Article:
Thanks Giovanni and DT.

  29. Kitty
    Posted November 13, 2015 at 6:08 pm | Permalink

    I quite enjoyed this. I do agree about 25s but liked 8d once I eventually twigged. It wasn’t the fastest solve (partly because I didn’t write out any anagrams) but I didn’t need to look anything up except for the answer to 21d.

    The clean part of 21d describes much of my day. Lots of hard work from the past now of no use and finally sorted and destined for the recycling. Even more still to go. Yay. I will save the shredding for last. Now that is fun.

    Thanks to Giovanni and DT.

    May you all have a weekend filled with joy.

  30. Heno
    Posted November 13, 2015 at 6:48 pm | Permalink

    Thanks to Giovanni and to Deep Threat for the review and hints. A nice puzzle, got the left-hand side quite quickly, then struggled with the right until I was left with 27a & 21d. Needed the hints for both. Also needed the hints to parse 22a,7&8d. The latter was very clever. I liked 28a,but my favourite was 13a. Was 3*/3* for me. A lot colder today in Central London.

  31. Salty Dog
    Posted November 13, 2015 at 7:17 pm | Permalink

    I’m not really into anagrams in such quantity, but I know some others love them. 1*/3* for me, and 27a was my favourite. As for difficulty in parsing, I don’t knowingly parse anything – there’s nothing wrong with an inspirational “bung-in” (mine are usually correct) when the clue isn’t immediately decipherable! Thanks to The Don, and to DT for the review.

    • Salty Dog
      Posted November 13, 2015 at 7:20 pm | Permalink

      BTW, does anyone know where my old “face” has gone? I used to have a round green smiley face with dark glasses; now I have rather grumpy pink/purple star.

      • Kitty
        Posted November 13, 2015 at 7:22 pm | Permalink

        It’s generated from your email address, so I’m guessing you changed yours, SD.

        • Posted November 13, 2015 at 8:06 pm | Permalink

          Kitty is right – I’ve changed this comment back to your old email address!

          • Salty Dog
            Posted November 13, 2015 at 9:36 pm | Permalink

            Many thanks. That feels a lot better!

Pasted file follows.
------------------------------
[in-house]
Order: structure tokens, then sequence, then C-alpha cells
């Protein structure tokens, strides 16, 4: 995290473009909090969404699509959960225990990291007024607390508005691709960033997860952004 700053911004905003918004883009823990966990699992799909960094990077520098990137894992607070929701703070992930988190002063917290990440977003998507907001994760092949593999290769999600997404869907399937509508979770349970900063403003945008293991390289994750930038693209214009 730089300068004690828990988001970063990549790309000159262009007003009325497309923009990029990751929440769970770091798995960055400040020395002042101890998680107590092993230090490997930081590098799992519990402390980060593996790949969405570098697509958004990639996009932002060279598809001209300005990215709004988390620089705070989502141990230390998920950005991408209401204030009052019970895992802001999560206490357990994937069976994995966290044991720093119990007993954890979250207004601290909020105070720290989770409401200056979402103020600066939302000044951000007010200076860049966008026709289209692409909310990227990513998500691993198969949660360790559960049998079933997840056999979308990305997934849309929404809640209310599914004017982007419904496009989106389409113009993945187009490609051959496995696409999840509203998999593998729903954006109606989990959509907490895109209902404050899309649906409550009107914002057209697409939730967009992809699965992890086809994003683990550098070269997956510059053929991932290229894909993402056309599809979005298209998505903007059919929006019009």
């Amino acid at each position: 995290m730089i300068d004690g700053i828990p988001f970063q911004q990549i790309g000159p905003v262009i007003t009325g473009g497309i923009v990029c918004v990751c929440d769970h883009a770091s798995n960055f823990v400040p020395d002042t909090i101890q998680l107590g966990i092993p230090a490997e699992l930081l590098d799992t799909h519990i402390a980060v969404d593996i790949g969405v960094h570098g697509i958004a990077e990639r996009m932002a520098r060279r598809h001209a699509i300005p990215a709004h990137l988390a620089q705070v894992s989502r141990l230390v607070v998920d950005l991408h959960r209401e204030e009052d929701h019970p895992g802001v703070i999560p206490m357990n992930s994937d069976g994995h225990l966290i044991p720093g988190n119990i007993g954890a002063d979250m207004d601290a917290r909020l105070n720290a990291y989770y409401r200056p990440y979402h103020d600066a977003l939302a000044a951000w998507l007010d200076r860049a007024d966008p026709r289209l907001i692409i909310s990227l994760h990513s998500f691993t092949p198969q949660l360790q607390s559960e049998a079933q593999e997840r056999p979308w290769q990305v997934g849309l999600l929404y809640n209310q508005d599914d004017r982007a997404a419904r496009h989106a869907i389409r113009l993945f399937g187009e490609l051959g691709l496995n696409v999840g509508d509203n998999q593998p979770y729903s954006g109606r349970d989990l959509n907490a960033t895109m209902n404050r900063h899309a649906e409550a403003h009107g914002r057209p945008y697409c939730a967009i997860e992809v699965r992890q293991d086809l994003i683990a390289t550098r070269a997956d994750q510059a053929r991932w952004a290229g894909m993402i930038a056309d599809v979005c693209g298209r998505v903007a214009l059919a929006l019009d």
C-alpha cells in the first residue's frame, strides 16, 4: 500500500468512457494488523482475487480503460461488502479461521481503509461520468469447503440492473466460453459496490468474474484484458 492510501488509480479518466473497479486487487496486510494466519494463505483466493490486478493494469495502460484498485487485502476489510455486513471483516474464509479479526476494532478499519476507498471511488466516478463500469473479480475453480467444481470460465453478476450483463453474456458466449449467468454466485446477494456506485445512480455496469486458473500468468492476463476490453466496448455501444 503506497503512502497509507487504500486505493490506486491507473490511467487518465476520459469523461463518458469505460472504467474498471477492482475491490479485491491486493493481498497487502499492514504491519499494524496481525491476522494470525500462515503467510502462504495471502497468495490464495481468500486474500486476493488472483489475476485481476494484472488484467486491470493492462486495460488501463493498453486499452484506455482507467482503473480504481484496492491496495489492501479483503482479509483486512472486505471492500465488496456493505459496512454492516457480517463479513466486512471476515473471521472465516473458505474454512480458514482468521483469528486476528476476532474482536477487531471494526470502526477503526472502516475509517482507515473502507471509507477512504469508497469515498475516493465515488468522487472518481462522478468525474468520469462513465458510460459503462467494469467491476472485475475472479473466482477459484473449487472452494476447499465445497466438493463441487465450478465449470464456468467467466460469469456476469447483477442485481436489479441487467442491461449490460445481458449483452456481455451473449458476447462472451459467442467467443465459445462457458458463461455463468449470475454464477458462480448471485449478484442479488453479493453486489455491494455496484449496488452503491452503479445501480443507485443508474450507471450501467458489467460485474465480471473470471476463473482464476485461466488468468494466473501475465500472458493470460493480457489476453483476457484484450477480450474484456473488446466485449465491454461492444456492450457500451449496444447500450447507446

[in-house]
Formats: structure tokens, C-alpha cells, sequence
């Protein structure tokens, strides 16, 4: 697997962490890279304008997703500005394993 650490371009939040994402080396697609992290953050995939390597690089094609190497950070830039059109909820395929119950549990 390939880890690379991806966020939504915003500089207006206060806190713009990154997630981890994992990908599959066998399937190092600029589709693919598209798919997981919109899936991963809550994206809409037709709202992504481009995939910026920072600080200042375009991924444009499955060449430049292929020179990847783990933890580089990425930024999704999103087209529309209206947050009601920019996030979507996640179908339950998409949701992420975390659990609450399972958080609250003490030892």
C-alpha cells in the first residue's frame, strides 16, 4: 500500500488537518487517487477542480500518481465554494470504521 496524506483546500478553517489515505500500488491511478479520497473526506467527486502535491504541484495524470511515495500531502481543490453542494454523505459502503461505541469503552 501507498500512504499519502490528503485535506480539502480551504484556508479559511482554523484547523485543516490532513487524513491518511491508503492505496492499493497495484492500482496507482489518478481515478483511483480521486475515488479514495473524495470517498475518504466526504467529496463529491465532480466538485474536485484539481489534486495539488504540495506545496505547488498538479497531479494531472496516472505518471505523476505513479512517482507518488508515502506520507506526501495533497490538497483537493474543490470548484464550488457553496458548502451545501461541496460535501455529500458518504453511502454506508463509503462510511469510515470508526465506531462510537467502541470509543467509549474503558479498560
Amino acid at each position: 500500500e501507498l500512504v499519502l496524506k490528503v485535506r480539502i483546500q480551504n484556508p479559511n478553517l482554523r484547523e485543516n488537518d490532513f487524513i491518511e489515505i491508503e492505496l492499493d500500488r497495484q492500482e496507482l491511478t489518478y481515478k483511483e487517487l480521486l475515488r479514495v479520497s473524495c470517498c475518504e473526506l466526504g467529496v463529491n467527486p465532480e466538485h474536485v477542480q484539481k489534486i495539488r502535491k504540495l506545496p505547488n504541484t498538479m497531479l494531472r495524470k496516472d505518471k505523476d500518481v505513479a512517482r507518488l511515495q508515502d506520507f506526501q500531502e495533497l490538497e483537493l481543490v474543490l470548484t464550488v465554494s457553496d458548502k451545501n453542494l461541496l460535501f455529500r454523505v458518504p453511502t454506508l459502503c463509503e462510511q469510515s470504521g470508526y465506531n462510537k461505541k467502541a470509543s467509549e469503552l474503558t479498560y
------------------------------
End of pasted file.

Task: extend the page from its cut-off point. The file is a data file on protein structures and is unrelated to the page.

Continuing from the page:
32. Hilary
    Posted November 13, 2015 at 7:51 pm | Permalink

    1a reminded me of holiday there (Dad and I saw Frankie Howerd in show), loved the anagrams although I admit to a fair amount of scribbling in the margins,, 23a not my favourite pudding, thanks go Giovanni and DT for a great end to the week. Have a good weekend everyone. http://bigdave44.com/wp-content/plugins/wp-monalisa/icons/wpml_bye.gif

    • Tstrummer
      Posted November 14, 2015 at 2:23 am | Permalink

      We’ve been down the milk pudding road before (last time tapioca came up) so suffice it to repeat that my mother’s tapioca, with a dollop of her raspberry jam from our own canes, would change your mind. Still not as good as Ambrosia cream rice eaten directly from the tin, standing up, looking furtively over the shoulder.

  33. Tstrummer
    Posted November 14, 2015 at 2:36 am | Permalink

    To put it mildly, this has been a difficult evening. Just as I was about to fade into the distance and head down the pub, events in Paris took a terrible turn and I know most of you will howl in indignation when I say that, for people in my trade, this is what we live for. Pubs inSE1 emptied out as first-class journalists came back, unasked, to lend a hand in whatever way they could long after their shifts had finished. My day in the office was a mere 14 hours without a break, apart from the odd fag. By the time I got home, my head was spinning, which may be why I struggled a bit with this offering from Giovani. Some excellent clues, my favourite being 14d, but also some real clunkers and one or two that even an entry-level setter would be ashamed of, viz 13a, and 22a. Thanks to DT for helping me to parse a few and to the Don for taking my mind off things. 3*/2*